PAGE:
Three years ago, I was like many of you. Just starting out. Not a clue which way to go. I had an idea for a book and that was it, but I wanted to become a full-time writer.
Fast forward a couple years, and I’m doing this for a living (on top of being a stay-at-home dad). I make a living writing fiction, but everything didn’t converge until four months ago. So what did I do to get here?
If you don’t want to hear a bit of my story, and think I may be tooting my own horn, feel free to read some of Joe’s stuff HERE. He’s much gooder than me anyway.
If you’re like me, and you enjoy hearing what others have learned in hopes of avoiding potential pitfalls, and you want to see what it took for me to become a full-time writer, continuing reading, my friend.
1. I Stopped Looking For Permission
I learned basic grammar and story-telling in grade school. I took one mandatory creating writing course in college.
That makes me a hack. I am not classically trained. But who cares?
The second I realized that it was all about writing stories that I enjoyed, and that readers might buy, I stopped listening to people who said I couldn't be a writer.
I’m an entrepreneur so this one was right up my alley. The Internet makes it so easy. There are tons of websites dedicated to the writing. Do a search for “How To Be A Writer” and you’ll get more than you could ever process.
The point is if you’re going to be a writer, read about being a writer.
4. I Developed Relationships With Like-Minded Writers
I've talked about this in other posts, but I can’t tell you how good it felt to find writers with the same mentality as me.
Guy and gals who were willing to type fingers to the bone in their quest for success. I no longer had my Marines, but I had something else. What I found were warrior writers.
Surround yourself with positive writers who challenge you to be great.
5. I Developed My Craft
The moment you think you've figured it out, learn something new.
Developing your talent takes time and gobs of effort. Luckily I’m imbued with this annoying habit of self-analysis. I think most of my stuff could be better.
That’s not to say that I hold my work back. What I do is take classes and try to hone my craft while publishing as I learn. I’m always improving.
Don’t ever stop chasing perfection.
6. I Discovered That My Stories Aren't Really Mine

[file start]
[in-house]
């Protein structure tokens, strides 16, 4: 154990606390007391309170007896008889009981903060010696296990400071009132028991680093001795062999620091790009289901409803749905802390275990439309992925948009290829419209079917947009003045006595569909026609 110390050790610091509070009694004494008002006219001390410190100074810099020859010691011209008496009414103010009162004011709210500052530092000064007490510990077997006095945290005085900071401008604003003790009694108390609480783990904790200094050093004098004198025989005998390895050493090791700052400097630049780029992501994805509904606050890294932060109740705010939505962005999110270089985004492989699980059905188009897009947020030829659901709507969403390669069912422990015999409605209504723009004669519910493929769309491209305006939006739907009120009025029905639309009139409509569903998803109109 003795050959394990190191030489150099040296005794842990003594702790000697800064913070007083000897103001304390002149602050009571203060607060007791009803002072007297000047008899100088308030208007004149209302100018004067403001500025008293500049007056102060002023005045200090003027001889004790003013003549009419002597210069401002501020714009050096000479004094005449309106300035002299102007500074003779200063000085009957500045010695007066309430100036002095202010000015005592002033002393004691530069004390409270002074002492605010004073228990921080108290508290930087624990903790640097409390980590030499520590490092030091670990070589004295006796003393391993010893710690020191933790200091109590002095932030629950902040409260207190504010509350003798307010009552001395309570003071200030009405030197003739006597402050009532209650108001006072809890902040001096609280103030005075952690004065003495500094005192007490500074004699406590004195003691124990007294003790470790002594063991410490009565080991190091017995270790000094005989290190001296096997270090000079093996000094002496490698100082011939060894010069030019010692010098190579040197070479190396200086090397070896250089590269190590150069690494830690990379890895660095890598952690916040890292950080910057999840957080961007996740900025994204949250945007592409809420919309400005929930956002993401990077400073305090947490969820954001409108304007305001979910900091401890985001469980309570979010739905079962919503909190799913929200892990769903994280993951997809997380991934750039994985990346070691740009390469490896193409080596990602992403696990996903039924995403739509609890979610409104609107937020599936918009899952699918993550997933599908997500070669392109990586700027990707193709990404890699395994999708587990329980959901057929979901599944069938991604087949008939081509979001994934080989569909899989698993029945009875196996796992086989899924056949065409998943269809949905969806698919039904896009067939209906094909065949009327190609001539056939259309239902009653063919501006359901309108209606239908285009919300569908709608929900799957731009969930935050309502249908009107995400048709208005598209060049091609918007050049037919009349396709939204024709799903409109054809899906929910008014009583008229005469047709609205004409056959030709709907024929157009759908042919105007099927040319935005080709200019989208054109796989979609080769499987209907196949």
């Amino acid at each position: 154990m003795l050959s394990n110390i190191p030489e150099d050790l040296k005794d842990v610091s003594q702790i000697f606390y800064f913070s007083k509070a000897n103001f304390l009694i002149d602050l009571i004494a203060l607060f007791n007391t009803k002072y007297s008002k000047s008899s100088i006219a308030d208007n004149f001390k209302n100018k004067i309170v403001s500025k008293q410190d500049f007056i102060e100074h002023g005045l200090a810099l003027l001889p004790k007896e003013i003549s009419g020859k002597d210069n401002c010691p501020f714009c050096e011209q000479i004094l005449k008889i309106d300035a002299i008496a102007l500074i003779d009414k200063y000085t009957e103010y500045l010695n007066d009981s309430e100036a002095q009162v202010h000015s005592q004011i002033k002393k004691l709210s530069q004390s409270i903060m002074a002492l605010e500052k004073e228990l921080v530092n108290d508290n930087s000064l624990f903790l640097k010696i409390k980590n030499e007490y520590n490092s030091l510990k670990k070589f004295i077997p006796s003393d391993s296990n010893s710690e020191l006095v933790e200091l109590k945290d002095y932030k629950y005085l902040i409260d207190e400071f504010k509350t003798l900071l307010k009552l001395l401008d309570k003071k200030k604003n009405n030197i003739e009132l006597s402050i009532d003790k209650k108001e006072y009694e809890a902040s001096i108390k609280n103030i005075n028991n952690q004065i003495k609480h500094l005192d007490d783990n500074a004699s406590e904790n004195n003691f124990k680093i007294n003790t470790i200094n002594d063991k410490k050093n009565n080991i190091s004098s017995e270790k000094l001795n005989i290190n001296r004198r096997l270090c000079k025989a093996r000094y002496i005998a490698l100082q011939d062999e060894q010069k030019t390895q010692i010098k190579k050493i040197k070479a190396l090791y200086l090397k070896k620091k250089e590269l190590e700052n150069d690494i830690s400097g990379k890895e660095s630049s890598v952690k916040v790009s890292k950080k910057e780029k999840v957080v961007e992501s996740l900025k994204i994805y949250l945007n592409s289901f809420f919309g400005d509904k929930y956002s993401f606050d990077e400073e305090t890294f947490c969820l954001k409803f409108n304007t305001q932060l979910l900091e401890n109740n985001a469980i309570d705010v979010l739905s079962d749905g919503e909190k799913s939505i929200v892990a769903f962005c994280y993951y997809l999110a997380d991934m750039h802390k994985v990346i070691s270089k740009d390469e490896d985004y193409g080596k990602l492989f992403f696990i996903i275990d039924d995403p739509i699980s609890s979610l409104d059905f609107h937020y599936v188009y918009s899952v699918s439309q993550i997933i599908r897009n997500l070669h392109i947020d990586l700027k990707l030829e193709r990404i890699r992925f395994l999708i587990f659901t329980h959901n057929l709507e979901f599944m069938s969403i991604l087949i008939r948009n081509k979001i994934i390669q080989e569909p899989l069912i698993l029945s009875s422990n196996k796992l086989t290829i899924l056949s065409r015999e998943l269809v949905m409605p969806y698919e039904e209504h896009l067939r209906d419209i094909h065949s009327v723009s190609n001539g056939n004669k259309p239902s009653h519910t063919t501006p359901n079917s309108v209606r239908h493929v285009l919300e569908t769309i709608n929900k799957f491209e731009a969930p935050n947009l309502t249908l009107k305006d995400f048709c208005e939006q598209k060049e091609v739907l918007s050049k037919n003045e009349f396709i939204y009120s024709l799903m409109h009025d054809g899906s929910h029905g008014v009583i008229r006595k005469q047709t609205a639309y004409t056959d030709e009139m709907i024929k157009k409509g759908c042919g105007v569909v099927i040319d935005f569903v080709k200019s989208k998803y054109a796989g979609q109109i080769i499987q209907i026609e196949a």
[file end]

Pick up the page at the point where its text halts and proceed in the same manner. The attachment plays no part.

I think a lot of writers get stumped because they think it’s up to them to come up with a story. I am a firm believer that that’s not actually how it works.
Think about it. When you look at a crumbling castle in Scotland a story probably comes to mind. When you happen across a teetering drunk you probably envision what led them there.
Before every writing session, I stop, close my eyes, and ask God (you may want to use the Universe or something less religious-y) to bring me the story.
I even posted this quote on my wall: “The story isn't mine. I’m just the conduit.”
As long as I remember that, and try not to force the story, I don’t have a problem completing my novels.
Be the conduit, not the source.
7. I Learned About The Business of Writing
This is in addition to #3. I couldn't just learn how to be a writer. I had to learn how to navigate the business of writing. Like I said before, there’s plenty of information out there. Take it in bite-sized chunks and apply the most important parts immediately.
Without business, there is no writing income.
8. I Gave My Stuff Away For Free
I know a lot of you hate this one. That’s cool. The only problem is that it may be holding you back from being successful.
This past March I set my first book to perma-free. You read right. That book will be free FOREVER.
You’re probably thinking, “Carlos! You’re crazy!”
My answer to you: Only on Sundays.
Here’s the truth. The more I've given away, the more sales I've made. A lot more.
This isn't my idea. Guys and gals like Robert J. Crane and SM Reine paved the way. But they planted the seed, and now I’m gearing up to do the same thing with my first three books in the Corps Justice series.
Stop being greedy. Give readers a chance to love your work without asking for a penny.
9. I Wrote
The most important lesson comes last. This is the big one, ya’ll.
If I don’t write, there are no books.
Without books, I cannot sell.
Without sales, I can’t do this full-time.
More than one writer has said that the best piece of marketing they ever did was write their next book. It’s true.
Every new book I publish sells more than the last. My readers want the next installment.
That’s made me ramp up my plans which now include six to ten new novels every year.
You may (once again) think I’m nuts, but I love what I do. I love writing prolifically. After all, isn't a writer’s only real job to write?
What’s keeping you from pursuing writing at a higher level?